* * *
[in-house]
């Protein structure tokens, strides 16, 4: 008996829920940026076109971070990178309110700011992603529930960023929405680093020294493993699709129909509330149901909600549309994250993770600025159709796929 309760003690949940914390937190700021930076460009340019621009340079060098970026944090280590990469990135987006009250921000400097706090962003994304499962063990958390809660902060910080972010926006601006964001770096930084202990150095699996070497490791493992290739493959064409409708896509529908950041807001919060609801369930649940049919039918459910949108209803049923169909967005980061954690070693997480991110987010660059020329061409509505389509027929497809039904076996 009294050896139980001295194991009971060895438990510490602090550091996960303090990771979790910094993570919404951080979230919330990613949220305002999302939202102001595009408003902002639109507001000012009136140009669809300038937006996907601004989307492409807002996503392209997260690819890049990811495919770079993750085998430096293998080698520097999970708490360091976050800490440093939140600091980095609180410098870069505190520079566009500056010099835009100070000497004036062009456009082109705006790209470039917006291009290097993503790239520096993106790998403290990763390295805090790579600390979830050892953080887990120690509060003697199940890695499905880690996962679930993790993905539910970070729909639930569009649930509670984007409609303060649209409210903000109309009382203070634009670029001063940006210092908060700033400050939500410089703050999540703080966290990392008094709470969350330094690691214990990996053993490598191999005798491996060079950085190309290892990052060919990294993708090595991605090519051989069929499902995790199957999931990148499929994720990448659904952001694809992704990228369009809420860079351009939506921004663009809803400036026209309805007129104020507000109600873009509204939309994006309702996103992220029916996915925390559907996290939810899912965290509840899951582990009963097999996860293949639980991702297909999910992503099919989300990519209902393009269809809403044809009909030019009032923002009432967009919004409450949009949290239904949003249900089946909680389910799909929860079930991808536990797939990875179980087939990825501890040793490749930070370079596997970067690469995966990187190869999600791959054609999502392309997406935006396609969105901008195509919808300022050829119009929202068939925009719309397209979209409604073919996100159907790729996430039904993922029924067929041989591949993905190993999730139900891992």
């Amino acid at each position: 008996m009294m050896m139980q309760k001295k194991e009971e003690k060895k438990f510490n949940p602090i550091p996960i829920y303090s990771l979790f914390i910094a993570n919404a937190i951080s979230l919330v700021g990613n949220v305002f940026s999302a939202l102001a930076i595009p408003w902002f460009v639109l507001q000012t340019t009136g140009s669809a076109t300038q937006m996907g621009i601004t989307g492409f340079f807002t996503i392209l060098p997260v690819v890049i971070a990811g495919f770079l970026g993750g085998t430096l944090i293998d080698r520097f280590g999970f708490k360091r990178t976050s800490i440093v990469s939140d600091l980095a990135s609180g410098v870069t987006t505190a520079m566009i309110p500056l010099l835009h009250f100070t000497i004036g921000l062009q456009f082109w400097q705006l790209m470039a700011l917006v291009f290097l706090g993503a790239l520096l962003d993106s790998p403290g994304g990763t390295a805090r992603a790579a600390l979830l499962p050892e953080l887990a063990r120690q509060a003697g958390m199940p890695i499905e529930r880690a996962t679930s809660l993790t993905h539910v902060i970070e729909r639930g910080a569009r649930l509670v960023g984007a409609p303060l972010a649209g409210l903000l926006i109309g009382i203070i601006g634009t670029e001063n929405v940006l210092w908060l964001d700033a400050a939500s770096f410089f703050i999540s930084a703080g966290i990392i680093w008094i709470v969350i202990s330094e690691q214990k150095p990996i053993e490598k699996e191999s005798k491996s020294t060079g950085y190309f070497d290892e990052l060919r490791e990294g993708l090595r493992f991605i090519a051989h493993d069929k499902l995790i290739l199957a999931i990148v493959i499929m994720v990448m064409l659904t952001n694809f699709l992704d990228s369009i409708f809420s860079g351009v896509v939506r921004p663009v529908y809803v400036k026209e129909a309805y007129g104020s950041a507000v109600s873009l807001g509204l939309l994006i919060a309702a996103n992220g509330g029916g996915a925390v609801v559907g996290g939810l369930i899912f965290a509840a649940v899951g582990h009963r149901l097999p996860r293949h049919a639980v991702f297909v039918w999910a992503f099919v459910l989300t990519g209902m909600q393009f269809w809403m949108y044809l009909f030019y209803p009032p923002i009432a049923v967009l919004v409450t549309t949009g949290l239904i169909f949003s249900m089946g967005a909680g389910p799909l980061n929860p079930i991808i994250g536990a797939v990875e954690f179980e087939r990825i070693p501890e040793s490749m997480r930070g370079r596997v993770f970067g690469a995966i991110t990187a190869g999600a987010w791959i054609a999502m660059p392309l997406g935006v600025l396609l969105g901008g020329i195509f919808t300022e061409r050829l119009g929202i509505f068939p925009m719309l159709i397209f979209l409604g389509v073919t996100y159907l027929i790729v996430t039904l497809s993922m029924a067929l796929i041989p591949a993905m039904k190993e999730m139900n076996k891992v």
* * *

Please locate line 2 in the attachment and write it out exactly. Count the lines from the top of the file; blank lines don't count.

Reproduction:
């Protein structure tokens, strides 16, 4: 008996829920940026076109971070990178309110700011992603529930960023929405680093020294493993699709129909509330149901909600549309994250993770600025159709796929 309760003690949940914390937190700021930076460009340019621009340079060098970026944090280590990469990135987006009250921000400097706090962003994304499962063990958390809660902060910080972010926006601006964001770096930084202990150095699996070497490791493992290739493959064409409708896509529908950041807001919060609801369930649940049919039918459910949108209803049923169909967005980061954690070693997480991110987010660059020329061409509505389509027929497809039904076996 009294050896139980001295194991009971060895438990510490602090550091996960303090990771979790910094993570919404951080979230919330990613949220305002999302939202102001595009408003902002639109507001000012009136140009669809300038937006996907601004989307492409807002996503392209997260690819890049990811495919770079993750085998430096293998080698520097999970708490360091976050800490440093939140600091980095609180410098870069505190520079566009500056010099835009100070000497004036062009456009082109705006790209470039917006291009290097993503790239520096993106790998403290990763390295805090790579600390979830050892953080887990120690509060003697199940890695499905880690996962679930993790993905539910970070729909639930569009649930509670984007409609303060649209409210903000109309009382203070634009670029001063940006210092908060700033400050939500410089703050999540703080966290990392008094709470969350330094690691214990990996053993490598191999005798491996060079950085190309290892990052060919990294993708090595991605090519051989069929499902995790199957999931990148499929994720990448659904952001694809992704990228369009809420860079351009939506921004663009809803400036026209309805007129104020507000109600873009509204939309994006309702996103992220029916996915925390559907996290939810899912965290509840899951582990009963097999996860293949639980991702297909999910992503099919989300990519209902393009269809809403044809009909030019009032923002009432967009919004409450949009949290239904949003249900089946909680389910799909929860079930991808536990797939990875179980087939990825501890040793490749930070370079596997970067690469995966990187190869999600791959054609999502392309997406935006396609969105901008195509919808300022050829119009929202068939925009719309397209979209409604073919996100159907790729996430039904993922029924067929041989591949993905190993999730139900891992």